What are the selection criteria
- Skin permeation is governed by the diffusion equation:
J = K x Dsc x Cs/hsc
i) increasing the drug solubility in skin (KCS),
ii) increasing the diffusivity of the drug across skin (DSC), or
iii) by decreasing the diffusion path length (hSC). This could be accomplished by either chemical or physical means.
How are transdermal systems chemically enhanced?
(a) increasing the solubility of drug in the vehicle
(b) increasing drug solubility in the stratum corneum -partitioning
(c) reducing the diffusional barrier of the stratum corneum by either perturbing the intercellular lipid domains, or to a lesser degree perturbing the intracellular keratin networks,
(d) promoting drug partitioning at the stratum corneum/viable tissue interface.
- Classes : sulfoxides, alcohols, polyols, alkanes, fatty acids, esters, amines and amides, terpenes, surfactants, cyclodextrins.
What is electroporation?
Applying an electric field to a living cell for short periods of time leads to formation of transient pores in the plasma membrane resulting in increased permeability. When the electric field is discontinued, the pores close in approximately one to 30 minutes without damaging the exposed cells significantly.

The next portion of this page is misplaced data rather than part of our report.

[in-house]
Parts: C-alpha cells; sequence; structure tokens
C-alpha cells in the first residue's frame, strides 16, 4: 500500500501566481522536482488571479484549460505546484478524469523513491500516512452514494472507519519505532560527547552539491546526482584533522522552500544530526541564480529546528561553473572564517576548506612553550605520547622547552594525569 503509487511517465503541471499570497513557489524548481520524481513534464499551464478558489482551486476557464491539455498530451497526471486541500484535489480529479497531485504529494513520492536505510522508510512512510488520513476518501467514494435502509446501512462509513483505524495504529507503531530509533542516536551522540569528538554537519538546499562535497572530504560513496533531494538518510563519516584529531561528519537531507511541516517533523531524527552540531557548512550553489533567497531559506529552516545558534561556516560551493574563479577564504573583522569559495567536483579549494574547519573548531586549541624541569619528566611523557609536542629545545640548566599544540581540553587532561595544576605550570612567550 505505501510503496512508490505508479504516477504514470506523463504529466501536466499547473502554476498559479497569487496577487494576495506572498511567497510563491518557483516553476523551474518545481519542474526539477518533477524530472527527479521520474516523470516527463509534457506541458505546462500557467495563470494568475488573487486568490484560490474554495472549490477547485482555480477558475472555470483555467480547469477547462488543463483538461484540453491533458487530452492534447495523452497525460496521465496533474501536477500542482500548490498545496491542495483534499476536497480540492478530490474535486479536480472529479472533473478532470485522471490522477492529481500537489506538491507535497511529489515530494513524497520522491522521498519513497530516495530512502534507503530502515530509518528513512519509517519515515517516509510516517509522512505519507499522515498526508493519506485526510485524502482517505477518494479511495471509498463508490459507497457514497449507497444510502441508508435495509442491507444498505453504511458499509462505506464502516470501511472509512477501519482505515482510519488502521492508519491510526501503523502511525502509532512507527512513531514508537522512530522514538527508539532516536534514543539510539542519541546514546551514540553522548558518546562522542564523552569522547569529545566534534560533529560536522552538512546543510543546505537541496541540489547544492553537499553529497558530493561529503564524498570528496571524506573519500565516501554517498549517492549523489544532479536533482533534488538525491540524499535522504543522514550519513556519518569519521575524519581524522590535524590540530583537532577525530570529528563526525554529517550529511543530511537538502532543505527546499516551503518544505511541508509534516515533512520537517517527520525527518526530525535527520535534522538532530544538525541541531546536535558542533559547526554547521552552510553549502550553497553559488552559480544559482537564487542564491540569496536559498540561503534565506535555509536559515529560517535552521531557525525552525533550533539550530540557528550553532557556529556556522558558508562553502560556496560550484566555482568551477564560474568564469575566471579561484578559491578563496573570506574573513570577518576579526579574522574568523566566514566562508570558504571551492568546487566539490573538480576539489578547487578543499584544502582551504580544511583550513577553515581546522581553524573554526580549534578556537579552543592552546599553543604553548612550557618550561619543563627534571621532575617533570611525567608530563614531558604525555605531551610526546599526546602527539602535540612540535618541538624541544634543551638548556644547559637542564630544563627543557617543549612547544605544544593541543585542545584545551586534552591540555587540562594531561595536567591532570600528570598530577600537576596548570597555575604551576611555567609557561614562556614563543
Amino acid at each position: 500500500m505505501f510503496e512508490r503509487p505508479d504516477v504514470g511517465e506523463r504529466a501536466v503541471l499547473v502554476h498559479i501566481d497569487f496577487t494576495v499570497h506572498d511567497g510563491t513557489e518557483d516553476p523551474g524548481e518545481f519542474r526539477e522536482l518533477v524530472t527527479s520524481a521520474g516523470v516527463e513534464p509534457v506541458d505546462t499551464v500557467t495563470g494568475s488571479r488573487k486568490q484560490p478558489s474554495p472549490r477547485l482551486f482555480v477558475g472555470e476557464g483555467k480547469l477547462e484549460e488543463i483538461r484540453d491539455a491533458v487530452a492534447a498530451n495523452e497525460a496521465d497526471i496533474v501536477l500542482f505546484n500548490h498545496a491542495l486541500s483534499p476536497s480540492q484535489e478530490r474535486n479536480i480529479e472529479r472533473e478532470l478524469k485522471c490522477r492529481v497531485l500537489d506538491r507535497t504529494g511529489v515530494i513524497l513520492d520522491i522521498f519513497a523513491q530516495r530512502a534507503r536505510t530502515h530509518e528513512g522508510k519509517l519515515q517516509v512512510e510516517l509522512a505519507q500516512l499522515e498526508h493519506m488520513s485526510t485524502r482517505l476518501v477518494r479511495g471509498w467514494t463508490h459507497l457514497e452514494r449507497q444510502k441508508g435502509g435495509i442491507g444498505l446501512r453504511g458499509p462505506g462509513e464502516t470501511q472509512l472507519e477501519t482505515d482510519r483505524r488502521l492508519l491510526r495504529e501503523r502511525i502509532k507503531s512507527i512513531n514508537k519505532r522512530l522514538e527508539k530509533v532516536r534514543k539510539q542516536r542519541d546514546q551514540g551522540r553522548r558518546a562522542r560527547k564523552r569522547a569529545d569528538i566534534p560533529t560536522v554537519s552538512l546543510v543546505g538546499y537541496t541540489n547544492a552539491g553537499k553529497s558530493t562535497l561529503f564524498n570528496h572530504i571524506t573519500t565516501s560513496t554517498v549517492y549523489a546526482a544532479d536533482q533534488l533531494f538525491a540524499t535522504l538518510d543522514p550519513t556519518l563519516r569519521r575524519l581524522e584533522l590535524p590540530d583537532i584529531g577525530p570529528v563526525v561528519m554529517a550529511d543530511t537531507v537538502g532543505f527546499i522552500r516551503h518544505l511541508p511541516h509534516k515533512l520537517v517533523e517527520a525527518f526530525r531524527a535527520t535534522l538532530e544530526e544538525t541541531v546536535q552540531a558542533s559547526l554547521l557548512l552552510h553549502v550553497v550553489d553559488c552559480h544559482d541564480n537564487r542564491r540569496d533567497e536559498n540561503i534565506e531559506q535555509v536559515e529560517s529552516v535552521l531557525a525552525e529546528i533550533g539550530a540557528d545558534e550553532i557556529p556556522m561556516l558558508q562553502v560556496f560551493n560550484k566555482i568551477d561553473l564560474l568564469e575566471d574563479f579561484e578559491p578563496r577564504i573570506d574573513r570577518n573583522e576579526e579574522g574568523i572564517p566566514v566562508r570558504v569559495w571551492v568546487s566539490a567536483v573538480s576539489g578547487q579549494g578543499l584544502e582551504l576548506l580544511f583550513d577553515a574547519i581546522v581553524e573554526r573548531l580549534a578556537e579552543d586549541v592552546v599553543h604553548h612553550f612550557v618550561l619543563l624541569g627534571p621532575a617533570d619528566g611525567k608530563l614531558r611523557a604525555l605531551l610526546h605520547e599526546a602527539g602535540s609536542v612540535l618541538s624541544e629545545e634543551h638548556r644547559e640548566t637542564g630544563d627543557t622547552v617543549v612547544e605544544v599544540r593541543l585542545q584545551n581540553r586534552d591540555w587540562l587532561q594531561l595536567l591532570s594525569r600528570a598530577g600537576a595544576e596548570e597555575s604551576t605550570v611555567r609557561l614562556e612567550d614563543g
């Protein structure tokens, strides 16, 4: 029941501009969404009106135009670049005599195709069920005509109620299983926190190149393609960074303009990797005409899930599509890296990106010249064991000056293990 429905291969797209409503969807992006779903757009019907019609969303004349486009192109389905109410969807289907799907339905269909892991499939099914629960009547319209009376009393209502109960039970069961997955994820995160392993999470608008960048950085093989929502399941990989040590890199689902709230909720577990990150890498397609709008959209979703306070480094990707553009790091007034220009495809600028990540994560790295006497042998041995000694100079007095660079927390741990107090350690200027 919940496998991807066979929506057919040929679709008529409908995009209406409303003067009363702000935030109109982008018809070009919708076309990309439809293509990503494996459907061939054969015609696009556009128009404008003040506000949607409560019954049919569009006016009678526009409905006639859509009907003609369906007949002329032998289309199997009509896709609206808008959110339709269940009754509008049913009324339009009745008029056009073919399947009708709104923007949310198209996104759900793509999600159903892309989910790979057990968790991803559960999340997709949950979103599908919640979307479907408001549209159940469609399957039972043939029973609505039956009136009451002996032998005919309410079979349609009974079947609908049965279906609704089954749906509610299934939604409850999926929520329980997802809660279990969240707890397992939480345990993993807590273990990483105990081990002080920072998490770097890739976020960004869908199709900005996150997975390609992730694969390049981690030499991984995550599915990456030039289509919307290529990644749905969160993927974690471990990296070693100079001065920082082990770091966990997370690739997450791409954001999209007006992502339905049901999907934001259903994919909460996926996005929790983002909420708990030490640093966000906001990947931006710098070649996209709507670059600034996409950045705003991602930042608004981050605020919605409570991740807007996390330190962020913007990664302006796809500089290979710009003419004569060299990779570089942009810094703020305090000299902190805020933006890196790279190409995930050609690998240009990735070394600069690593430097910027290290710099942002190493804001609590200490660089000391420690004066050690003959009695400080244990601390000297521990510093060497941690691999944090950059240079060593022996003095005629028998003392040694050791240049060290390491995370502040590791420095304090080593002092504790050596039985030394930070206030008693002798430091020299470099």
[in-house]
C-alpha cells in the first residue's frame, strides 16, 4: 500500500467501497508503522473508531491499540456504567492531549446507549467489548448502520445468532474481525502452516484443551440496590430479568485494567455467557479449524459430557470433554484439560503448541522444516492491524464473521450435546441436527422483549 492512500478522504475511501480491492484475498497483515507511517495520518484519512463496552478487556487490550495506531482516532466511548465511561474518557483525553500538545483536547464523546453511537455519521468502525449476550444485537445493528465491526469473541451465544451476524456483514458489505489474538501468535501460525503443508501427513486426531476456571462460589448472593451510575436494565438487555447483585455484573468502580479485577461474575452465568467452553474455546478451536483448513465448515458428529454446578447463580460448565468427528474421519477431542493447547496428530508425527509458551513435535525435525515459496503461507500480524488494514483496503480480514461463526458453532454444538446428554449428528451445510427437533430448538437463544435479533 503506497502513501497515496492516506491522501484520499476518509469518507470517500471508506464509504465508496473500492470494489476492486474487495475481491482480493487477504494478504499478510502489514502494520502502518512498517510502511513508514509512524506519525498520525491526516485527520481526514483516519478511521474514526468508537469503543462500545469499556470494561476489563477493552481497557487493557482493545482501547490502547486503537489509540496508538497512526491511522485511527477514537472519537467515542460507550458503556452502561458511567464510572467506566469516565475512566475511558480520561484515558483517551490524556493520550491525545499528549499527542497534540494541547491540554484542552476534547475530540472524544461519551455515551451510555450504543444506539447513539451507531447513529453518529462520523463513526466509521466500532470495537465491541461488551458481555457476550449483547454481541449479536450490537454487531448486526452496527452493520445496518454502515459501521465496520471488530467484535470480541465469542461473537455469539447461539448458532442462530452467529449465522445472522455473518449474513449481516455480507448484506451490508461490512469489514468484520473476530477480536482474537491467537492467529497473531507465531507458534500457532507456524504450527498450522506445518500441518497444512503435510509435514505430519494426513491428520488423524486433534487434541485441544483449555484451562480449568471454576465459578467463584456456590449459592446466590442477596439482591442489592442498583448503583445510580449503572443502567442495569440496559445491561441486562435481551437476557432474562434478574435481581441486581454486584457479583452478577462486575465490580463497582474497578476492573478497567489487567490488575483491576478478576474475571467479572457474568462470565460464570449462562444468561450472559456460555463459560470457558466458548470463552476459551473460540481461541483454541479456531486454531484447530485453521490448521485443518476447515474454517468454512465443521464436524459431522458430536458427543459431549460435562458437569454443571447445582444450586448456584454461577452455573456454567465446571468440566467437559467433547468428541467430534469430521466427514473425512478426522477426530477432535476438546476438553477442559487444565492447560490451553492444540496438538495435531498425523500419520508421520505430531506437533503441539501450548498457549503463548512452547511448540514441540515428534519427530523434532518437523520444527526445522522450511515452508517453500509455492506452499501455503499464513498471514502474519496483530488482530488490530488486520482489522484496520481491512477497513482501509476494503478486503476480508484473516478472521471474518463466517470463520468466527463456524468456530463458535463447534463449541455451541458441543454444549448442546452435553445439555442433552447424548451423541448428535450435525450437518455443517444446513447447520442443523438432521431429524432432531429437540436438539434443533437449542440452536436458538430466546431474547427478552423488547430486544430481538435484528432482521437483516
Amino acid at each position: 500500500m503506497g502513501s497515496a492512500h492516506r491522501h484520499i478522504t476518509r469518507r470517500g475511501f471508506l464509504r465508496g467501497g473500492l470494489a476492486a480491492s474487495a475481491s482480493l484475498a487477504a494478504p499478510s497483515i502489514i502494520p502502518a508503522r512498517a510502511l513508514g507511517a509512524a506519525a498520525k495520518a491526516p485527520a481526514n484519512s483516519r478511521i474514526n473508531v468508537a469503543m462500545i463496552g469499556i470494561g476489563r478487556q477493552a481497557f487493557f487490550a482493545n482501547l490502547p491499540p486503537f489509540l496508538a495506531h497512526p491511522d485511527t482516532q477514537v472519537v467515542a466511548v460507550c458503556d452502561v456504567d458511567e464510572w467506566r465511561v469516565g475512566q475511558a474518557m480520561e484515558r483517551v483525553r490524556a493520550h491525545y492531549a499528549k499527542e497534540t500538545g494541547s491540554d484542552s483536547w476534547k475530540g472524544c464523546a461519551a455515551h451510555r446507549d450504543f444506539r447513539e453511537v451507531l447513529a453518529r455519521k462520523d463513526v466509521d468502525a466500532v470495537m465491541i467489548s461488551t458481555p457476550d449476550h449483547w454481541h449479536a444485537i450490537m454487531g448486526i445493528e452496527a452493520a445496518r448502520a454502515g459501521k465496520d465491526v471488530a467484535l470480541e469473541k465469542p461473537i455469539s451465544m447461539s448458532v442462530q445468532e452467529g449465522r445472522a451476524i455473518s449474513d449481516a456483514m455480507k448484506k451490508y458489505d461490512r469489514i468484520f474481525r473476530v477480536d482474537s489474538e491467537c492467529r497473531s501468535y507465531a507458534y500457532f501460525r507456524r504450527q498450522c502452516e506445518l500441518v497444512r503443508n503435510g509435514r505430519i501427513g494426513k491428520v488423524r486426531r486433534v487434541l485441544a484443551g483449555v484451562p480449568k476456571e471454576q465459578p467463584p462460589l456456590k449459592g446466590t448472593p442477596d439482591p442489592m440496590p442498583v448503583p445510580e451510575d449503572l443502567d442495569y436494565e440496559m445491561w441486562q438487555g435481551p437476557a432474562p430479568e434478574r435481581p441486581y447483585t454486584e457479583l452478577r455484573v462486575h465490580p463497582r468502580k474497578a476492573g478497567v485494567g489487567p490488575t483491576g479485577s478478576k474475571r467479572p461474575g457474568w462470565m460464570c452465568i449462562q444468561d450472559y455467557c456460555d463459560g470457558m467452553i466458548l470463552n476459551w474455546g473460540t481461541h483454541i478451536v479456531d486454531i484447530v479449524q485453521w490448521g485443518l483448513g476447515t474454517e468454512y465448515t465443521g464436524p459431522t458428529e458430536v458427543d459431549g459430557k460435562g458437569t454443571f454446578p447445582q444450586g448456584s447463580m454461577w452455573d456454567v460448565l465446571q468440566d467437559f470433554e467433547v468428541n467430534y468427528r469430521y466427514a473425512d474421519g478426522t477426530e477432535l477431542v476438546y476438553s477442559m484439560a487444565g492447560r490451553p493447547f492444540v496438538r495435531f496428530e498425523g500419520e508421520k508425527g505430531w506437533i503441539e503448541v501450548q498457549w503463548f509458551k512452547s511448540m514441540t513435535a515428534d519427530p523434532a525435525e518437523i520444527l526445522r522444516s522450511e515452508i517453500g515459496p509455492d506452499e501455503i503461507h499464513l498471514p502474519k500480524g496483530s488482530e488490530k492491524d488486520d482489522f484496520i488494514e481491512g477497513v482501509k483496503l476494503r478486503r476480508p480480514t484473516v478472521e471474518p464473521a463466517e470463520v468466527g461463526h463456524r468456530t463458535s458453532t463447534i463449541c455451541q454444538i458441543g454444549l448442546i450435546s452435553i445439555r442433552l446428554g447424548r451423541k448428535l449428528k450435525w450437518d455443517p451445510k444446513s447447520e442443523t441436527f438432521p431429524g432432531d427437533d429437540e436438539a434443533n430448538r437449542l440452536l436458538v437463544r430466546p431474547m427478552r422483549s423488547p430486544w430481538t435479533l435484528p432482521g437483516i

What is sonophoresis?
- Sonophoresis is the ultrasound "cousin" of iontophoresis. Sonophoresis –Employes ultrasound to enhance drug transport across skin.
- Permeability increase at Ultrasound frequencies (from KHz to MHz)
- Some spectacular results have been reported (e.g., delivery of insulin and larger proteins)
- Mechanism of enhancement is unclear cavitation is believed to play a role?
What is iontophoresis?
- Controlled delivery
- Programmable - continuous versus pulsatile
- Large peptides
- Feedback control
What are transdermal drug candidates?
1. Clonidine
- low dose
- medium permeability
2. Nitroglycerin
- low dose
- high permeability
3. Nicotine
- low dose
- high permeability
4. Tetracycline
- very high dose
- very low permeability
5. Penicillin
- high dose
- high permeability
6. Aspirin
- very high dose
- medium permeability
What are limitations of transdermal systems?
- Long lag times
- Small permeability coefficient
- Low drug solubility in skin
- practical limitations on patch size
- adhesion of patch to skin surface
-- for the full duration of prescribed wear
-- while bathing, sweating
-- ease of patch removal
- patch induced irritation, allergy - contact hypersensitivity
What are some mucosal delivery systems?
- Oral
-- intestinal
-- buccal, sublingual, gingival, palatal
- Nasal
- Deep lung - inhalation
- Rectal
- Vaginal
- Simple absorptive epithelium (intestinal, nasal, deep lung) versus stratified epithelia (oral cavity,rectal, vaginal)